But, now, with a two-goal lead over his nearest rival, the Kilmarnock striker has been included in the four-man shortlist, nominated by his fellow professionals, for the PFA Scotland Player of the Year. The award will be announced at the annual dinner on Sunday evening, and could cap an incredible season that once promised nothing but misery but has ultimately over-delivered.
“It’s been some turnaround for me, there’s no doubt about it,” said the player who contemplated retirement earlier in the campaign, as injuries and poor results left both the 34-year-old and the Rugby Park side in the doldrums. But the arrival of Steve Clarke in October has rejuvenated both.
From relegation fodder to a top-five finish, the upturn in fortunes has been marked and Boyd, who has netted 21 goals in all competitions, 16 of them in the league, believes that has contributed to his place on the final list of nominees.
“I haven’t been nominated many times,” he added. “When you score goals it becomes the norm and people only start talking about you when you don’t score 20 or 25 goals a season.
“There was a lot of expectation on me when I was younger to do that season after season and I don’t really think people took much notice of me but it wasn’t as easy as it looked to do.
“I think with the age I am and from where I was six months ago and the start of the season we had, to turn it around and be sitting here is something I’m proud of. But it wouldn’t be possible if it wasn’t for my team-mates and the gaffer.
“I don’t want to keep harping back to the start of the season when we were all over the place. Things weren’t working out the way that Lee McCulloch had imagined. If you go back and look at it then you see that Lee made a lot of good signings. He brought in a lot of players who had played at a high level but they hadn’t been playing a lot of football the previous season and anyone who’s played will tell you it usually takes until about September or October to get up to speed if you’ve missed pre-season or not been playing much.
“I was frustrated, I felt I was finished as well as I was carrying niggly injuries and I didn’t feel I was giving 100 per cent to the team because of injuries. But it was a match made in heaven when the manager came in. The way he spoke to me gave me a chance to go and showcase what I am to a team in terms of scoring goals.”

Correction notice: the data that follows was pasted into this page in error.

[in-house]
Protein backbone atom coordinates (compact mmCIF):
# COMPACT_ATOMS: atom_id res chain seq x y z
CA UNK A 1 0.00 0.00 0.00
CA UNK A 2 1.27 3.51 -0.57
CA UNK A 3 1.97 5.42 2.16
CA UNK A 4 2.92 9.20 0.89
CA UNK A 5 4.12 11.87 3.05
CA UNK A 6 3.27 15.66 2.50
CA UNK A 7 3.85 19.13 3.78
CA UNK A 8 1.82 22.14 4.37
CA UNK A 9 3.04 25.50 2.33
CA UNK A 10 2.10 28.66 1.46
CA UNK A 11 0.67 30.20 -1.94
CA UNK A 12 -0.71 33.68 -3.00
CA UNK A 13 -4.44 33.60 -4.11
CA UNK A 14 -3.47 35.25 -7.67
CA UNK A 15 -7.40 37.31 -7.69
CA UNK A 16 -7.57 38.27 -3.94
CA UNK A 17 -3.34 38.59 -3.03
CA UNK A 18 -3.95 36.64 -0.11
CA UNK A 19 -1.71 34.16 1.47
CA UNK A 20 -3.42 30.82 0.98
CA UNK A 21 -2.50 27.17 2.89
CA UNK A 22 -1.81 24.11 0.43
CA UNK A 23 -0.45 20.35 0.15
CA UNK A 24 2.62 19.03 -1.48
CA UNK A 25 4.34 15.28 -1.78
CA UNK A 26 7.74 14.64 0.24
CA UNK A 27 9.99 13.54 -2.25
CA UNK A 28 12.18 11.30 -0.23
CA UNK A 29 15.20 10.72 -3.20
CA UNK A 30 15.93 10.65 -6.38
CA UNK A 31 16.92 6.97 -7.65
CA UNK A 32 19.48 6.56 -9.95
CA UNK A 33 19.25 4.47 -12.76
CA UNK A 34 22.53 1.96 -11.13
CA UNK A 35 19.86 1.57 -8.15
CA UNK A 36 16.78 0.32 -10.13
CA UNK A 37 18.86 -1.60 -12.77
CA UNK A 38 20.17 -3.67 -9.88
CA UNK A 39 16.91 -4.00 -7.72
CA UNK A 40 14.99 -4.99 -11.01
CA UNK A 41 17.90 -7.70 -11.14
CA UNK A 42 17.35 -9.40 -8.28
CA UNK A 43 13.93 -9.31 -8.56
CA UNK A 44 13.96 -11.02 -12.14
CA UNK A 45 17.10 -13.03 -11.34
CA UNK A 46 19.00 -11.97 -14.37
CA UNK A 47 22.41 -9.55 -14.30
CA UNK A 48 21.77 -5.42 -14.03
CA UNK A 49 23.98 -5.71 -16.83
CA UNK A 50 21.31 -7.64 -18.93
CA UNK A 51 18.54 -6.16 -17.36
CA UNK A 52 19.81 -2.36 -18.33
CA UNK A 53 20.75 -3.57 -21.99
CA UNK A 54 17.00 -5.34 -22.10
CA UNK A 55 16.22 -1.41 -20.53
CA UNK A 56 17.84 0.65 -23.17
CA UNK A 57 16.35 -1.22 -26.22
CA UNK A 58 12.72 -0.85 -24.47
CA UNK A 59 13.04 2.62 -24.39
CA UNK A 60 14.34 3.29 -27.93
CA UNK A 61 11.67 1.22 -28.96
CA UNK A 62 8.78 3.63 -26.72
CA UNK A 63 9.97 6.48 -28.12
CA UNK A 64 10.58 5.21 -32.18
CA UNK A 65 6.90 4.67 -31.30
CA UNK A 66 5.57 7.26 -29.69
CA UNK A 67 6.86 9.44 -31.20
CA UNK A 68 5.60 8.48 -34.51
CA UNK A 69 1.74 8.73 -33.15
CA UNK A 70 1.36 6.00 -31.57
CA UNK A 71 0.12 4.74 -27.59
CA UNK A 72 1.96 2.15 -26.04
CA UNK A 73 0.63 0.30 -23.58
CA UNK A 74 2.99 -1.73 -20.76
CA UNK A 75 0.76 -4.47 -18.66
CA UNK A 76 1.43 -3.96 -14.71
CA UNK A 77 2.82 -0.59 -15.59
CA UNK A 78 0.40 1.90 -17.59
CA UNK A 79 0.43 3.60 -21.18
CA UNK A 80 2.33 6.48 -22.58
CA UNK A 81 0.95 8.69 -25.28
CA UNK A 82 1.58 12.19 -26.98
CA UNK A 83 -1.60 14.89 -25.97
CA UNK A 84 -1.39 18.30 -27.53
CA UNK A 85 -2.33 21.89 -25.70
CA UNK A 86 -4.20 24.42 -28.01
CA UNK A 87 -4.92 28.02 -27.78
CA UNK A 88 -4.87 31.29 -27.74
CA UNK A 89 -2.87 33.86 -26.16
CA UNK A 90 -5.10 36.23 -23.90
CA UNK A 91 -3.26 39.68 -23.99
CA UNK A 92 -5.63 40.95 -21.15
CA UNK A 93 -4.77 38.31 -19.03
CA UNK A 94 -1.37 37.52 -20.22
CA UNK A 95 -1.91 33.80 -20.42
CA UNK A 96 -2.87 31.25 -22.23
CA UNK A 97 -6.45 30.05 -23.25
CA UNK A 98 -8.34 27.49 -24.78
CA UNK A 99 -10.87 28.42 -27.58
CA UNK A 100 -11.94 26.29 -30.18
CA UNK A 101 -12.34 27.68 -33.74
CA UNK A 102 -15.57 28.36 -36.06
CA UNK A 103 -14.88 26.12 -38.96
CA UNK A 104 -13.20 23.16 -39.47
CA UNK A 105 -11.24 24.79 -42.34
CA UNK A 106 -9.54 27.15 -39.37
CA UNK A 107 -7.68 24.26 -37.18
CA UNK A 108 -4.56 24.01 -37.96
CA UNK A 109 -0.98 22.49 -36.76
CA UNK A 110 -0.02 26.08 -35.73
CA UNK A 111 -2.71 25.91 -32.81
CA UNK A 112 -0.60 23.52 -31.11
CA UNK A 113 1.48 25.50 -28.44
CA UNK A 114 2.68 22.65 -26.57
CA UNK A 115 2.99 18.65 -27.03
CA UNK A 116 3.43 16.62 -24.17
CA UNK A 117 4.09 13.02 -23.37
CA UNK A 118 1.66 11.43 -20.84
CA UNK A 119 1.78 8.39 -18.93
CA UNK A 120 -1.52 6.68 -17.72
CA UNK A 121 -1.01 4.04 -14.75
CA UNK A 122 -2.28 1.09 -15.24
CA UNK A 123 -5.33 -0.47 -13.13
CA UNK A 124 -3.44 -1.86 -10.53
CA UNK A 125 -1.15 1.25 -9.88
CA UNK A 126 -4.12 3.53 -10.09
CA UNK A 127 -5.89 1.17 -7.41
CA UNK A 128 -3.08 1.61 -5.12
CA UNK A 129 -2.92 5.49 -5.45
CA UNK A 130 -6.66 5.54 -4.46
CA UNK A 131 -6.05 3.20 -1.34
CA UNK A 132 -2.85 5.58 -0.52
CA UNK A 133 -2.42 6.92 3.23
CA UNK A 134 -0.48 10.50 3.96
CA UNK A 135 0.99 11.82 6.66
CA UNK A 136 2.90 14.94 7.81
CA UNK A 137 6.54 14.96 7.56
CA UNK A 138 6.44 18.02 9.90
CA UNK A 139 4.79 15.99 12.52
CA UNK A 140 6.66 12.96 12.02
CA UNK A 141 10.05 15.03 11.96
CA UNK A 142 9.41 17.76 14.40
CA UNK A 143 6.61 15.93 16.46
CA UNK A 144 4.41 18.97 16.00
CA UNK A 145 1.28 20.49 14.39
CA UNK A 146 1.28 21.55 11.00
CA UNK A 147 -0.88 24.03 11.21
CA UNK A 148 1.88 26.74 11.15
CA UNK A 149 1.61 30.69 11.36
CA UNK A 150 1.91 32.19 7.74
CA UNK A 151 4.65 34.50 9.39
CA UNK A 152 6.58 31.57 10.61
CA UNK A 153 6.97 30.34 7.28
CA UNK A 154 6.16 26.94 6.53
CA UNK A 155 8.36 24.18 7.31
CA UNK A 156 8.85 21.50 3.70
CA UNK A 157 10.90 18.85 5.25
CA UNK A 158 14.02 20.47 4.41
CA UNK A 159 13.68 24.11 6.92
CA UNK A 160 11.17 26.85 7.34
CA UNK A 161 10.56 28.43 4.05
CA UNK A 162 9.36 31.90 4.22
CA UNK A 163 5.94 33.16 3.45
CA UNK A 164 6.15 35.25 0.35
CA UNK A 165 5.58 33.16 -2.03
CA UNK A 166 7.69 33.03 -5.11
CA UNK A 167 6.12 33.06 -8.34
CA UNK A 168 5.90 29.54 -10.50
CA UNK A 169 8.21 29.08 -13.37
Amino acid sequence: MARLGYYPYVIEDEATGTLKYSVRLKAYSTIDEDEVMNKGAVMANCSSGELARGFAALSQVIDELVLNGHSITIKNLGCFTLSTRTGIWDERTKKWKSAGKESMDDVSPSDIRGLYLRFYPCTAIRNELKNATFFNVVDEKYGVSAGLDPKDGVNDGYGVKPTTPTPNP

Boyd has often been criticised for his workrate and self-deprecating when discussing weight, even joking that if the nomination was the proverbial cherry on top, he might be tempted to eat it. But while others pick holes in his game, his manager was more positive, preferring instead to hone in on his attributes.
“He seems to understand my role in the team,” Boyd said of Clarke. “He does understand what I can do and what I can’t do and that’s why, and he has said it openly, he’s gone out to get players round about me who can do things I won’t be able to. At 34, I’m not going to start dropping back into midfield, taking people on, chasing people down. I’ve never done that in my career and I’m not going to start now.
“In a football team, you are part of a jigsaw. Since the manager came in, you’ve seen all the pieces fit together. That’s why we’ve done so well this season – and why I’m up for Player of the Year. It’s a credit to all the team-mates and staff.”
The lack of recognition while he was regularly skelping in between 20 and 30-odd goals during his Rangers tenure sums up the different level of expectations when it comes to Old Firm frontmen.
“I think, when you are part of an Old Firm squad, you’ve got to be looking to score 20, 25 goals a season. I think that is a must and with the amount of chances you get, anything less than that is a failure.”
Current Rangers player Alfredo Morelos has made it into the final four in the Young Player of the Year category and while he has had some high-profile misses against Celtic, Boyd believes the young pretender, who is currently second to him in the Premiership scoring charts, is a quality prospect and is backing him to show that when the two Glasgow giants square up again this weekend.
“I look at Alfredo Morelos and see someone who has been a handful for defenders. There are a lot of things he can add to his game but there is a player in there who can mature and become a top, top striker. Even if he does miss chances, he is prepared to go back again. That’s the sign of a good striker.”